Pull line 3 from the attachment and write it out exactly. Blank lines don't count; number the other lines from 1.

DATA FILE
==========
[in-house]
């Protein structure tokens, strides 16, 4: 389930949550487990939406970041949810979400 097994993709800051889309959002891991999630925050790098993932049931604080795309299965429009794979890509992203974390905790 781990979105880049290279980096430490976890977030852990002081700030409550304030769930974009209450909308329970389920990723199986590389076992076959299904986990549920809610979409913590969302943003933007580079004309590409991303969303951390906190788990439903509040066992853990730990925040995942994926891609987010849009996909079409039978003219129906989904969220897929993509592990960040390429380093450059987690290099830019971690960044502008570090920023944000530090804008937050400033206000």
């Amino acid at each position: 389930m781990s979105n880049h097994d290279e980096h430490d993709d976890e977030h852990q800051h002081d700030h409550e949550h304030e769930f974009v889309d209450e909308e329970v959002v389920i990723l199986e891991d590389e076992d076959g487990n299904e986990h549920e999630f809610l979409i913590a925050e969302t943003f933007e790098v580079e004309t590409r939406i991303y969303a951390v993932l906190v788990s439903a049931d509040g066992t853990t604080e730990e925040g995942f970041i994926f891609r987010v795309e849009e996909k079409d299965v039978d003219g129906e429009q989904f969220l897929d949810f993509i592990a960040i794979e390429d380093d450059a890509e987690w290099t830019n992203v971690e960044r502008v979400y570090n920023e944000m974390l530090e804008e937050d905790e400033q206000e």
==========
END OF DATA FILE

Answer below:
């Amino acid at each position: 389930m781990s979105n880049h097994d290279e980096h430490d993709d976890e977030h852990q800051h002081d700030h409550e949550h304030e769930f974009v889309d209450e909308e329970v959002v389920i990723l199986e891991d590389e076992d076959g487990n299904e986990h549920e999630f809610l979409i913590a925050e969302t943003f933007e790098v580079e004309t590409r939406i991303y969303a951390v993932l906190v788990s439903a049931d509040g066992t853990t604080e730990e925040g995942f970041i994926f891609r987010v795309e849009e996909k079409d299965v039978d003219g129906e429009q989904f969220l897929d949810f993509i592990a960040i794979e390429d380093d450059a890509e987690w290099t830019n992203v971690e960044r502008v979400y570090n920023e944000m974390l530090e804008e937050d905790e400033q206000e």